farther provision be made by Congress for their maintenance. The new 
ships are large coal-consumers, and I beg to direct attention especially 
to the consideration that, as the building of these high-powere<l vessels 
has become the i>olicy of the Government, the increased demands of the 
Navy in the matter of coal must be recognizee! to give effect to the pur- 
pose of Congress. 

As a basis of comparison, it may be state<l that the Dolphin^ which is 
the smallest of the new steel vessels in commission, consumeil during the 
fiscal year just closed coal of the value of about $35,000. The coal con- 
sumption of the larger vessels, such as the Chicago^ Atlanta^ Boftton^ 
Baltimore^ and CharleHton^ is much greater, but iissuming that it is no 
greater, and assuming further that twenty-five vessels are to be main- 
tained in commission (which is less than the usual number), it is appar- 
ent that for coal alone the sum of $875,000 is needed to keep the Navy 
in a serviceiible condition. But as the appropriation '^ Equipment of 
vessels " is also largely drawn upon for the numerous expenditures neces- 
sary to prepare and keep up equipment outfit and stores of vessels in 
commission and fitting for sea, the necessity of an appropriation of at 
leiist $900,000 readily becomes apparent. Under existing and coming 
conditions the service can not possibly l)e maintained in a state of effi- 
ciency, under these heads, with less money. 

During the last fiscal year (1888-'89) a deficiency of over $100,000 is 
ahowD in the final balances, which was caused largely by expenditures 



on foreign stations wLich coald not be foreseen. The appropriation waa 
$625,000, and was so far exhausted by the 1st of March that all work on 
tbe equipment of vessels fitting out was ordered stopped and a large 
proportion of requisitions for necessary supplies was disapproved, great 
enibarrasament to the service resulting. 

Prior to 1875 the appropriation for the equipment and coaling of 
vessels was $1,500,000 annually, and this was when all the ste^m- 
ciuisers had large auxiliary sail-power, which was employed where 
))0ssible, as at present under necessarily limited conditions, to save 
coal. The necessities of the service in this respect are now greater,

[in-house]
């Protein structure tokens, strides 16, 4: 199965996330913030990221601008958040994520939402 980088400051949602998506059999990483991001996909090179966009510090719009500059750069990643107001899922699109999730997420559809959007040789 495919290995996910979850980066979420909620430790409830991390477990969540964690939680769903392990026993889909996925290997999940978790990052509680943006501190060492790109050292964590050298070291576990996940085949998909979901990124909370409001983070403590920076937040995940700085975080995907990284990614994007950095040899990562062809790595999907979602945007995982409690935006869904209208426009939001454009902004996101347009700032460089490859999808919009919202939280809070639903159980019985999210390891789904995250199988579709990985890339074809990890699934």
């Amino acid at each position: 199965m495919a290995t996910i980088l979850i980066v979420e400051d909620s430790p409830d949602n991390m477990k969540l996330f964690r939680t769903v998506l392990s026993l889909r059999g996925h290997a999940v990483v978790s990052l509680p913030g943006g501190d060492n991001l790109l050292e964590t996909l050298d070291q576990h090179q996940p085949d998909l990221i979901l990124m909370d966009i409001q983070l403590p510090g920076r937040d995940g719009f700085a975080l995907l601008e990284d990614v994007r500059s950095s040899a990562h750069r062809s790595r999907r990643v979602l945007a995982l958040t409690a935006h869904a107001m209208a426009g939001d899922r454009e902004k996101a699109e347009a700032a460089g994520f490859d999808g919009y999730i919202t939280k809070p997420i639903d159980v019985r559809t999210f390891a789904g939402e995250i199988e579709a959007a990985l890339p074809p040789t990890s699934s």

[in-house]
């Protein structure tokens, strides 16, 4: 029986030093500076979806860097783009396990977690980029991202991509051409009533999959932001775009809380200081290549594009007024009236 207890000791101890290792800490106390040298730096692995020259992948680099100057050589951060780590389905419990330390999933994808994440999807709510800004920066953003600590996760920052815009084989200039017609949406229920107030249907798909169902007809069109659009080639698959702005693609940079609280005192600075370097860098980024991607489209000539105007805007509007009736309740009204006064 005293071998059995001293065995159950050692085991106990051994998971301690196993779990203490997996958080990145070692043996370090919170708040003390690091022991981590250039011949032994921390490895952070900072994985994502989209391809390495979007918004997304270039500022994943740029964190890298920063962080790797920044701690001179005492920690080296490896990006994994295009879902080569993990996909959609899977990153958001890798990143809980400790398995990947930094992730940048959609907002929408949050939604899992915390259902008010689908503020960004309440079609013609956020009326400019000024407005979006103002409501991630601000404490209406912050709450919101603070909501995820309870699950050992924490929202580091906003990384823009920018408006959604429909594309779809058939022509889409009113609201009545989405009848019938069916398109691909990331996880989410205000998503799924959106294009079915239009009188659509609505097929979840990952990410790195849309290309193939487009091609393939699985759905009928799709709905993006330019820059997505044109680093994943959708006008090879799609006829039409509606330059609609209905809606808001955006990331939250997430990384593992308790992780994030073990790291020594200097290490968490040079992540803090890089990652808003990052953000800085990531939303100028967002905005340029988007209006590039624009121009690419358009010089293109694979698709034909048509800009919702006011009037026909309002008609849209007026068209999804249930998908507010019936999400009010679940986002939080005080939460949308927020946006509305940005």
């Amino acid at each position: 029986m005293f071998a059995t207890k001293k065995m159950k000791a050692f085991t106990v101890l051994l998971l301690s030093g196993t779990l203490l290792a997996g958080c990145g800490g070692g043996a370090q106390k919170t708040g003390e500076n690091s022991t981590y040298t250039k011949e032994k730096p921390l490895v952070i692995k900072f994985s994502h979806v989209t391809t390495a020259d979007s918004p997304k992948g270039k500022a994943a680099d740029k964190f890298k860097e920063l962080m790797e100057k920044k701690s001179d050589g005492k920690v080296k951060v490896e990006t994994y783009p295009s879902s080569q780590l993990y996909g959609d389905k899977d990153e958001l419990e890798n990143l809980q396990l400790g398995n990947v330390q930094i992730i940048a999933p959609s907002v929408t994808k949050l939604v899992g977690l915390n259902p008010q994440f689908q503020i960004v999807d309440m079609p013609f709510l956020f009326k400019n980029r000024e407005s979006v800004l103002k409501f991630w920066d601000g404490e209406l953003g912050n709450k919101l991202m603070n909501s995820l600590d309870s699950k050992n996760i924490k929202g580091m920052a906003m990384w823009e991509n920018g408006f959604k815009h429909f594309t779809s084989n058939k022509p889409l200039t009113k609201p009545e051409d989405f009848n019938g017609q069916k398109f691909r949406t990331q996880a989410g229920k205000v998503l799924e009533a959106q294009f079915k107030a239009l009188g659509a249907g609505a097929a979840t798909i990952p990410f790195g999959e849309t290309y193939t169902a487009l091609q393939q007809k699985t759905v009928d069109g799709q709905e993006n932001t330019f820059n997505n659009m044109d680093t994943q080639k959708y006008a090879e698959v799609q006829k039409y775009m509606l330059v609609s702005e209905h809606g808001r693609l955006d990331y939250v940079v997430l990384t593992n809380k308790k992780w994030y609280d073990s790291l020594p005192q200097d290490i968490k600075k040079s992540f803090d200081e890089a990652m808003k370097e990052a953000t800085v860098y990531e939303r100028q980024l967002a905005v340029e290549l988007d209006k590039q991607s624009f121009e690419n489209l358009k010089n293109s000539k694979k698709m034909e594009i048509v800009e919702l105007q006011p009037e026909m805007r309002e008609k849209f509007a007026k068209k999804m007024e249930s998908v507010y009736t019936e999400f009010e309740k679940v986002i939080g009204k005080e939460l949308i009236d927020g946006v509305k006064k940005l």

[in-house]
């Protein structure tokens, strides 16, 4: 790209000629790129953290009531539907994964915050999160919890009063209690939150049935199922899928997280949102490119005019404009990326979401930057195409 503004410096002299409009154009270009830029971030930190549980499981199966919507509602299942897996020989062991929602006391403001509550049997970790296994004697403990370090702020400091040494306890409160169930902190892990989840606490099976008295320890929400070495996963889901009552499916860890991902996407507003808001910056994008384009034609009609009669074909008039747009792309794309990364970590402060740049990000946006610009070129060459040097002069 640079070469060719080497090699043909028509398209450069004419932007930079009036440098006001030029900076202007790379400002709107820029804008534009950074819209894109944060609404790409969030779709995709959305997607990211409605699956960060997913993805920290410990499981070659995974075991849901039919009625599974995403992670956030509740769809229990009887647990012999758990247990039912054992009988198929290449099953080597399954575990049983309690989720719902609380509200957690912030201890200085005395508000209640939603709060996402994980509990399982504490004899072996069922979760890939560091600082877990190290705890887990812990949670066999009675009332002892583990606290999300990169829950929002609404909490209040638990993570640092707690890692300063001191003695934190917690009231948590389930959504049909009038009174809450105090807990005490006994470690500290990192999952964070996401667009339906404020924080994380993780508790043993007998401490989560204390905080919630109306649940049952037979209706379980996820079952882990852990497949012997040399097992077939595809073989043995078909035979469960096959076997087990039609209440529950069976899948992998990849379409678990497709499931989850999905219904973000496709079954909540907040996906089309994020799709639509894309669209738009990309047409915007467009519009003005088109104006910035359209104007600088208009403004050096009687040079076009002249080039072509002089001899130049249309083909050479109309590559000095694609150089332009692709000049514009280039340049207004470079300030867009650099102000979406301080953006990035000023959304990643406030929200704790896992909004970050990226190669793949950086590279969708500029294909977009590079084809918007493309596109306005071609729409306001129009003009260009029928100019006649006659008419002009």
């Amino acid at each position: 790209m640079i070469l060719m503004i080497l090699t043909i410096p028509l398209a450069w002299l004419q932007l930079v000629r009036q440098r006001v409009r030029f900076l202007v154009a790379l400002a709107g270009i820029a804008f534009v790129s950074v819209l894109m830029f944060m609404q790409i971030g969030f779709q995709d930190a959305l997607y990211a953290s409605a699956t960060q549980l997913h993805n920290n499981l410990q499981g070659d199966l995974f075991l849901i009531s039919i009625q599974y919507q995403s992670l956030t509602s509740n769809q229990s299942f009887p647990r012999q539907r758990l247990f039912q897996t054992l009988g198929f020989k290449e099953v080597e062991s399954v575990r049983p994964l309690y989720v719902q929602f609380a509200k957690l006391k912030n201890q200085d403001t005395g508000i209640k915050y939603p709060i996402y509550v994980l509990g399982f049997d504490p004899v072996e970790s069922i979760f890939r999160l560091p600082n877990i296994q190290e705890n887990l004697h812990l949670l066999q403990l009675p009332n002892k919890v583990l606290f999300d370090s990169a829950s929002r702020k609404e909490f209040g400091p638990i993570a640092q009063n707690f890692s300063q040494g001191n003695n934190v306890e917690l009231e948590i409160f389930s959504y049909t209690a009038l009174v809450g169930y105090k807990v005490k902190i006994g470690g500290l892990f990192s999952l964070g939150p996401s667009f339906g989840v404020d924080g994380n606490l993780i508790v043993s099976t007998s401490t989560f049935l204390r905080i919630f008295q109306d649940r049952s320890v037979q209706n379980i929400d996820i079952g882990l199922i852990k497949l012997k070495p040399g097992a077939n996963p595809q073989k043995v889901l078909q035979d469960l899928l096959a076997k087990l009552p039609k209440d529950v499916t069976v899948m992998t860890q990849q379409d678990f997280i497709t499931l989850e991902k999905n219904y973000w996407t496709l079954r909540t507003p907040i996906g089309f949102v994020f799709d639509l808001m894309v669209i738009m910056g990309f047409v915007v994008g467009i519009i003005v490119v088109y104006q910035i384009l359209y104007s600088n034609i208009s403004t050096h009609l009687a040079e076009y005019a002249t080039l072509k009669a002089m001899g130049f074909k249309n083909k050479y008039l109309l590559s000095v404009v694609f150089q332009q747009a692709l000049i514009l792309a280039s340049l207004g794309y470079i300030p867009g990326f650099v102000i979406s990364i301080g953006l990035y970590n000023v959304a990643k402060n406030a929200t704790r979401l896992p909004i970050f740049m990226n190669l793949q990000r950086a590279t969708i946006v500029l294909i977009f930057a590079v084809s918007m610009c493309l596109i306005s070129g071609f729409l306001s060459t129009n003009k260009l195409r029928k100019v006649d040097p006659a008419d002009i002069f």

and soon will be, with the placing in commission of vessels now in an 
advanced state of construction, very much greater^ than during the 
period referred to ; and yet, less than half the amount stated is appro- 
l)riated for this purpose for the presnt fiscal year. I am therefore con- 
vinced that at lea^st $200,000 additional for this year, which should be 
estimated for as a deficiency, is absolutely necessary, to avoid tbe em- 
barrassment and injury to the service which are inevitable under the 
present conditions. 

From the time of the large reduction in the appropriation the amounts 
gnintod have ranged from $1,250,000 to $625,000, and during this 
l)eriod the ships in commission have been kept in service only by the 
most rigid, and in some instances unprofitable, parsimony ; by the 
utilization of obsolete material and stores left over from the period of 
the Civil War ; by the practical laying up of vessels on foreign statious, 
owing to the want of fuel, and by sending the vessels to cruise withont 
a ])roper outfit. All old material which could be utilized for this pnr- 
I)ose has been consumed, and the fitting out of 8hii)8 for commission 
has thus become a most serious matter. 


I5y the operation of General Order No. 372, certain duties were taken 
from this Bureau and other duties were imposed upon it. The change 
in the personnel of the Bureau, as comi)ared with the provision for the 
current year, is thus accounted for. The Bureau is thereby able to drop